Observation of gauge invariance in a 71site BoseHubbard quantum simulator
Abstract
The modern description of elementary particles, as formulated in the standard model of particle physics, is built on gauge theories^{1}. Gauge theories implement fundamental laws of physics by local symmetry constraints. For example, in quantum electrodynamics Gauss's law introduces an intrinsic local relation between charged matter and electromagnetic fields, which protects many salient physical properties, including massless photons and a longranged Coulomb law. Solving gauge theories using classical computers is an extremely arduous task^{2}, which has stimulated an effort to simulate gaugetheory dynamics in microscopically engineered quantum devices^{36}. Previous achievements implemented densitydependent Peierls phases without defining a local symmetry^{7,8}, realized mappings onto effective models to integrate out either matter or electric fields^{912}, or were limited to very small systems^{1316}. However, the essential gauge symmetry has not been observed experimentally. Here we report the quantum simulation of an extended U(1) lattice gauge theory, and experimentally quantify the gauge invariance in a manybody system comprising matter and gauge fields. These fields are realized in defectfree arrays of bosonic atoms in an optical superlattice of 71 sites. We demonstrate full tunability of the model parameters and benchmark the mattergauge interactions by sweeping across a quantum phase transition. Using highfidelity manipulation techniques, we measure the degree to which Gauss's law is violated by extracting probabilities of locally gaugeinvariant states from correlated atom occupations. Our work provides a way to explore gauge symmetry in the interplay of fundamental particles using controllable largescale quantum simulators.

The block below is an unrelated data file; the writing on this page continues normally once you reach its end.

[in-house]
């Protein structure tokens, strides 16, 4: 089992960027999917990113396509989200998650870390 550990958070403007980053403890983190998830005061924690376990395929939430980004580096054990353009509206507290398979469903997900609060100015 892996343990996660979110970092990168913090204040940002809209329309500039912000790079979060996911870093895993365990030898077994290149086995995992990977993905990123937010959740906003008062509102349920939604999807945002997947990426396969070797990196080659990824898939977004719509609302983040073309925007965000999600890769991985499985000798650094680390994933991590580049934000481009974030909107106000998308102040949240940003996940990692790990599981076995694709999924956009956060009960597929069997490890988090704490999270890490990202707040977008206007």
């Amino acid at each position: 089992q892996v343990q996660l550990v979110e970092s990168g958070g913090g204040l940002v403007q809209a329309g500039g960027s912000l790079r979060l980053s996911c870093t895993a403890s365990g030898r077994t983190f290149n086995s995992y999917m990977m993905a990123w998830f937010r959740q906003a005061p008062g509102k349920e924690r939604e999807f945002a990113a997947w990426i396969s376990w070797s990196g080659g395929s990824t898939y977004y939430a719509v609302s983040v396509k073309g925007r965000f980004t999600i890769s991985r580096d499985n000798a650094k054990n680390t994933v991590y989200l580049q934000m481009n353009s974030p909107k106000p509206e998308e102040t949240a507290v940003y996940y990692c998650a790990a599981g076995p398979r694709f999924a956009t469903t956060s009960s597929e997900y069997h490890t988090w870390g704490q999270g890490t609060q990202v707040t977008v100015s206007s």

Publication:

Nature
 Pub Date:
 November 2020
 DOI:
 10.1038/s4158602029108
 arXiv:
 arXiv:2003.08945
 Bibcode:
 2020Natur.587..392Y
 Keywords:

 Condensed Matter  Quantum Gases;
 High Energy Physics  Lattice;
 High Energy Physics  Phenomenology;
 Physics  Atomic Physics;
 Quantum Physics
 EPrint:
 doi:10.1038/s4158602029108